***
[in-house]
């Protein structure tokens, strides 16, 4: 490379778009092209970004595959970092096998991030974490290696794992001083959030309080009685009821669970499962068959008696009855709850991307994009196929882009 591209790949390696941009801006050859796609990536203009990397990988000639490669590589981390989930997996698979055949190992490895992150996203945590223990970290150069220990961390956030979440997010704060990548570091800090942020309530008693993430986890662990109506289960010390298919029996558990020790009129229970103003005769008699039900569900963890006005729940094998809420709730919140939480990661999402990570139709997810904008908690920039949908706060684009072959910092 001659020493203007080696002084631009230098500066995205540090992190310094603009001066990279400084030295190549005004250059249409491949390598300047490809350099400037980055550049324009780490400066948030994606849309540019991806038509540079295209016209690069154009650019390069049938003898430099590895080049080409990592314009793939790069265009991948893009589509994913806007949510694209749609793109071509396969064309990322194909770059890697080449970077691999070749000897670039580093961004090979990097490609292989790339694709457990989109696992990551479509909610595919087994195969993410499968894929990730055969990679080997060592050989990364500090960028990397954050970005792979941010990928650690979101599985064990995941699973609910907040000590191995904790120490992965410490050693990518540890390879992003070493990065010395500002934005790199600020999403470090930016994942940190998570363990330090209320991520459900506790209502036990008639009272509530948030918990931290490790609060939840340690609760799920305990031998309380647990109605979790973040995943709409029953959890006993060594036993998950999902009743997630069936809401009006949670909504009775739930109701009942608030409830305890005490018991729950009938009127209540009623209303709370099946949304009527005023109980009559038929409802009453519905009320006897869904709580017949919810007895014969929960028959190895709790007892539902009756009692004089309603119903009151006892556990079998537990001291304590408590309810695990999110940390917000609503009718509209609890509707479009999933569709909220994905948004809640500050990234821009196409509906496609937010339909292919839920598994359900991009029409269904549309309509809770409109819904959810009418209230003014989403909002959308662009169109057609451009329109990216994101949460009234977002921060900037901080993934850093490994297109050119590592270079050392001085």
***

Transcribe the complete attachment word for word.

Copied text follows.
[in-house]
């Protein structure tokens, strides 16, 4: 490379778009092209970004595959970092096998991030974490290696794992001083959030309080009685009821669970499962068959008696009855709850991307994009196929882009 591209790949390696941009801006050859796609990536203009990397990988000639490669590589981390989930997996698979055949190992490895992150996203945590223990970290150069220990961390956030979440997010704060990548570091800090942020309530008693993430986890662990109506289960010390298919029996558990020790009129229970103003005769008699039900569900963890006005729940094998809420709730919140939480990661999402990570139709997810904008908690920039949908706060684009072959910092 001659020493203007080696002084631009230098500066995205540090992190310094603009001066990279400084030295190549005004250059249409491949390598300047490809350099400037980055550049324009780490400066948030994606849309540019991806038509540079295209016209690069154009650019390069049938003898430099590895080049080409990592314009793939790069265009991948893009589509994913806007949510694209749609793109071509396969064309990322194909770059890697080449970077691999070749000897670039580093961004090979990097490609292989790339694709457990989109696992990551479509909610595919087994195969993410499968894929990730055969990679080997060592050989990364500090960028990397954050970005792979941010990928650690979101599985064990995941699973609910907040000590191995904790120490992965410490050693990518540890390879992003070493990065010395500002934005790199600020999403470090930016994942940190998570363990330090209320991520459900506790209502036990008639009272509530948030918990931290490790609060939840340690609760799920305990031998309380647990109605979790973040995943709409029953959890006993060594036993998950999902009743997630069936809401009006949670909504009775739930109701009942608030409830305890005490018991729950009938009127209540009623209303709370099946949304009527005023109980009559038929409802009453519905009320006897869904709580017949919810007895014969929960028959190895709790007892539902009756009692004089309603119903009151006892556990079998537990001291304590408590309810695990999110940390917000609503009718509209609890509707479009999933569709909220994905948004809640500050990234821009196409509906496609937010339909292919839920598994359900991009029409269904549309309509809770409109819904959810009418209230003014989403909002959308662009169109057609451009329109990216994101949460009234977002921060900037901080993934850093490994297109050119590592270079050392001085």